Member: Joined Jan 2013  Total posts:1815

The electric signalling apparatus is mentioned in the newspaper in the proceedings of the police court of a fatal accident on 6th November 1918.
Coventry Trams
PhiliPamInCoventry
Holbrooks
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263 of 270  Sun 22nd Aug 2021 3:16pm  
Moderator: Joined Apr 2010  Total posts:3658

On 22nd Aug 2021 9:27am, Kaga simpson said: mcsporran, Thank you, but I hardly think that was around in the 1920/30’s and before. Can you find out more? The trams stopped during the 1940 raid when the wires came tumbling down. No power, no trams.
Me neither, but I was listening to two residents of St Paul's Rd, Dr Bacon of 64 & Mr Brown of 24, describing the scene where a bomb had bellied down onto the track at the Foleshill Rd end of St Paul's Rd, where the track was projecting at an angle of around 60deg, into the air. So no track either. Thank you for your posts & memories on this.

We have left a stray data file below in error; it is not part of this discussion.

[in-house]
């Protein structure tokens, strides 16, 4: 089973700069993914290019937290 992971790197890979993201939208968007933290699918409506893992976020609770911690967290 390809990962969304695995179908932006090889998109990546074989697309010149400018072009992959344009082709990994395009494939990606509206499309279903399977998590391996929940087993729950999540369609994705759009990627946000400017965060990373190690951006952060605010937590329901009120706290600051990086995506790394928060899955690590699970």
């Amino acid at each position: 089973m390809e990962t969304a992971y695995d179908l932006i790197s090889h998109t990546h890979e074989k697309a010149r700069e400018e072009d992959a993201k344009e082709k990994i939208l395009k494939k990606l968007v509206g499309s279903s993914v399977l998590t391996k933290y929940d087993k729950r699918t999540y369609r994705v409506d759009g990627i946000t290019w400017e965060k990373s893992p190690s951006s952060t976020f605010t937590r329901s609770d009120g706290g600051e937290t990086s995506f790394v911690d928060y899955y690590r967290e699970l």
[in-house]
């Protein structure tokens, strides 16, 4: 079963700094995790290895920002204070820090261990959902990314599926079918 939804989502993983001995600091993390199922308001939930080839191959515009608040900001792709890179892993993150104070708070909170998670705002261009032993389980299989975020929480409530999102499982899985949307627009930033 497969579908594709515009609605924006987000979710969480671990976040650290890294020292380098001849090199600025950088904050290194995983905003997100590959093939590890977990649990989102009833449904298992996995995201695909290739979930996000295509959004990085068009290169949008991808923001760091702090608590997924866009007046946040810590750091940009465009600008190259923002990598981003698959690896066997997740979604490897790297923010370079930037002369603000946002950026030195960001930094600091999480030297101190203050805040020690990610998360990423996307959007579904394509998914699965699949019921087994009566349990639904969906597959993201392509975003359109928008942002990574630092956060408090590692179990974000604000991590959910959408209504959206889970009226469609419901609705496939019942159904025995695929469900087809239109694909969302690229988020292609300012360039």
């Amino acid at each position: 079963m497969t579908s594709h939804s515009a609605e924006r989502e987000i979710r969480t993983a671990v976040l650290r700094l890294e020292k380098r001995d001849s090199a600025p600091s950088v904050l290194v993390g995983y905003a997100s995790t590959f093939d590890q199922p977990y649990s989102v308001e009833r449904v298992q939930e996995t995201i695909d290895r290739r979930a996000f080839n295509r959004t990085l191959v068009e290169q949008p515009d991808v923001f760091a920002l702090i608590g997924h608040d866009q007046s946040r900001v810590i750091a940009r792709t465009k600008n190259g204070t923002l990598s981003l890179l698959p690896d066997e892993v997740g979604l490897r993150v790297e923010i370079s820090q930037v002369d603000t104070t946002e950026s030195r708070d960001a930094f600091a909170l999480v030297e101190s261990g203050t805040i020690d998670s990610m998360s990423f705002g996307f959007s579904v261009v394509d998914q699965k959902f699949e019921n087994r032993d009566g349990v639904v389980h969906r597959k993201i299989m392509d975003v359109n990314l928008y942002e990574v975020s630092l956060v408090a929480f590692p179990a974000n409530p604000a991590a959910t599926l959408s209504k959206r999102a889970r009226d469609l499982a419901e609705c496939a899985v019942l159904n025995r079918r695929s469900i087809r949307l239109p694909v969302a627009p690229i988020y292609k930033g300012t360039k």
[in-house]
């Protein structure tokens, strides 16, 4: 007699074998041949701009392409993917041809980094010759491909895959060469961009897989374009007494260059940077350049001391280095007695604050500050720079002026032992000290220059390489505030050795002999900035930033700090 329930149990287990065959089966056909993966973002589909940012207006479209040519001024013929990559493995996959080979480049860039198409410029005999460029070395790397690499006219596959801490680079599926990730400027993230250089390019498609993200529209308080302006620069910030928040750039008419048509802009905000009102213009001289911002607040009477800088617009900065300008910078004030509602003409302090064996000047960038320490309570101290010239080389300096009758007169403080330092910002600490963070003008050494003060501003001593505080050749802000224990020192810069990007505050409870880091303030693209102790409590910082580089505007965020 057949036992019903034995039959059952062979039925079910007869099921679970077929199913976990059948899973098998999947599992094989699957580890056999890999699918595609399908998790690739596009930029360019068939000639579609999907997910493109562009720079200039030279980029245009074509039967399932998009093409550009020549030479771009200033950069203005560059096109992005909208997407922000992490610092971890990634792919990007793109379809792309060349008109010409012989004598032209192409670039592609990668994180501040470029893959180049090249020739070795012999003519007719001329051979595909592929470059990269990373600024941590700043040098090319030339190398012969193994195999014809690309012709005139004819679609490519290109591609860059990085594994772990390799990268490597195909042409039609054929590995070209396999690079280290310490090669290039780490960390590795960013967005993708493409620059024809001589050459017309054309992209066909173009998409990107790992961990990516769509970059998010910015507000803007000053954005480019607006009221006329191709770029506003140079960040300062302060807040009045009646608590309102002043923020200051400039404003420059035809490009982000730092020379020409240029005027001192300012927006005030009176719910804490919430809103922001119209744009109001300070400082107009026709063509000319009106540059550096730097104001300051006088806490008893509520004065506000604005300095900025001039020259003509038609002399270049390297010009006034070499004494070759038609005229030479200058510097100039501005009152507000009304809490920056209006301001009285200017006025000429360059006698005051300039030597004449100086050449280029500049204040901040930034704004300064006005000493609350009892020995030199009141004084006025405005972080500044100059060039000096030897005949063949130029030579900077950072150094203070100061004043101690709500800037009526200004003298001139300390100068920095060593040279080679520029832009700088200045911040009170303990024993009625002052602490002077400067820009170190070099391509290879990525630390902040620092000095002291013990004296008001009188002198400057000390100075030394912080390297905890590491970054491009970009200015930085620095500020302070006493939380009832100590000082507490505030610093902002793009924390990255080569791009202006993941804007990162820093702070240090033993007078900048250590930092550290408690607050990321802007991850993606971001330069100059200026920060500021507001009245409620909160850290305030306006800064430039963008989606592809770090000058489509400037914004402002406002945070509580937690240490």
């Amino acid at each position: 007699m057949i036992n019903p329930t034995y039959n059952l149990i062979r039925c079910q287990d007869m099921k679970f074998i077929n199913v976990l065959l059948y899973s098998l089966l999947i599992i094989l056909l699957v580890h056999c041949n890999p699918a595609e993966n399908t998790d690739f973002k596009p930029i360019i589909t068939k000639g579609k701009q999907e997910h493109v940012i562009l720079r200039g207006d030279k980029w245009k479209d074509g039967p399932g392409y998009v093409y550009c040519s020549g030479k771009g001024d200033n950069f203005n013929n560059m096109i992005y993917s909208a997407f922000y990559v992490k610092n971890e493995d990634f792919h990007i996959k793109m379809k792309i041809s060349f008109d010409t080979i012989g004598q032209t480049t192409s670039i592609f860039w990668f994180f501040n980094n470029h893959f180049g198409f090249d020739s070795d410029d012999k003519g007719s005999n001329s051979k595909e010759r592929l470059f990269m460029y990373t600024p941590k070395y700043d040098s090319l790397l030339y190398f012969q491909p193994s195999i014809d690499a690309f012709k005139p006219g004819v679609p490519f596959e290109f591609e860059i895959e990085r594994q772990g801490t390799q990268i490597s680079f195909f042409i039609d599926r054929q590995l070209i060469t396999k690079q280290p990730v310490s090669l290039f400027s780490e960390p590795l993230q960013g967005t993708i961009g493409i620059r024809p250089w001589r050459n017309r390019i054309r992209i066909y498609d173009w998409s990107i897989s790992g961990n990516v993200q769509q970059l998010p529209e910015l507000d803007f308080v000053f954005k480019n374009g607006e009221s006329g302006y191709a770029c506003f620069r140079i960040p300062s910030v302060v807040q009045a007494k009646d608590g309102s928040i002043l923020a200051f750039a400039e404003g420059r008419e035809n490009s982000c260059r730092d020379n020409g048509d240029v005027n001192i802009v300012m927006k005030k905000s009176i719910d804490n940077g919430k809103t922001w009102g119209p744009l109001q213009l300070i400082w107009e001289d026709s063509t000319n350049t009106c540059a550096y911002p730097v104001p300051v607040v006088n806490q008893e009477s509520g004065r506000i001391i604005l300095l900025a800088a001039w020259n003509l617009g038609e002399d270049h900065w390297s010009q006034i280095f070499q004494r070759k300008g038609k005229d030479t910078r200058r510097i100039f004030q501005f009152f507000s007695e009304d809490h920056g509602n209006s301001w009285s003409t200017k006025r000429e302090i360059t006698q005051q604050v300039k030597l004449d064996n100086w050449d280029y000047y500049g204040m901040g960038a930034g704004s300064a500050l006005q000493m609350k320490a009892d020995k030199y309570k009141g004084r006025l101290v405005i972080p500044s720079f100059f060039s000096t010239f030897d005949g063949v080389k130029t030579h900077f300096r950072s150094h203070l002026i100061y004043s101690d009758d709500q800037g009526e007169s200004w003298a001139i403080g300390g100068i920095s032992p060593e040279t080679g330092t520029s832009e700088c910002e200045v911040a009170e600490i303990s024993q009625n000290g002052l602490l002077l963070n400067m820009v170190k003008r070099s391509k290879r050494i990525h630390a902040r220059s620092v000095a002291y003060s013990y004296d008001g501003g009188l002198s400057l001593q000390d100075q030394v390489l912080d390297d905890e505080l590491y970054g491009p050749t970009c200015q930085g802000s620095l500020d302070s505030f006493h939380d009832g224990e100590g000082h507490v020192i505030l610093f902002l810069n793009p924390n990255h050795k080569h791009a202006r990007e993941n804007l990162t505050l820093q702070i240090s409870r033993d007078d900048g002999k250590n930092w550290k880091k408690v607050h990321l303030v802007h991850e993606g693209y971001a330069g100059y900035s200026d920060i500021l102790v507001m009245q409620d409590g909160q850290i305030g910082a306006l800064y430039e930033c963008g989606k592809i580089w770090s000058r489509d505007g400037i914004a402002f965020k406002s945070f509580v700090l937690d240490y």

Coventry Trams
Kaga simpson
Peacehaven, East Sussex
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264 of 270  Sun 22nd Aug 2021 3:30pm  
Member: Joined Sep 2014  Total posts:3425

Hi all, I was quiet aware of the electricity that drove the trams, but could not remember traffic lights. Now taking a further look I do believe you can see the lights on the Old Wheel pub. My apologies to everyone.
Coventry Trams
NeilsYard
Coventry
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265 of 270  Fri 3rd Sep 2021 3:31pm  
Member: Joined Aug 2010  Total posts:2898

Just found this. Think this is the most comprehensive tram map I've seen so far. Apologies for the resolution. If anyone wants a zoom up of any specific area, let me know.
Coventry Trams
Helen F
Warrington
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266 of 270  Sun 5th Sep 2021 2:00pm  
Moderator: Joined Mar 2013  Total posts:2743

Good that it shows the single and double track areas. I wonder if there were rules like 'stop at passing place by the Wheatsheaf until the 21 passes you coming the other way'?
Coventry Trams
PeterB
Mount Nod
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267 of 270  Mon 6th Sep 2021 3:43pm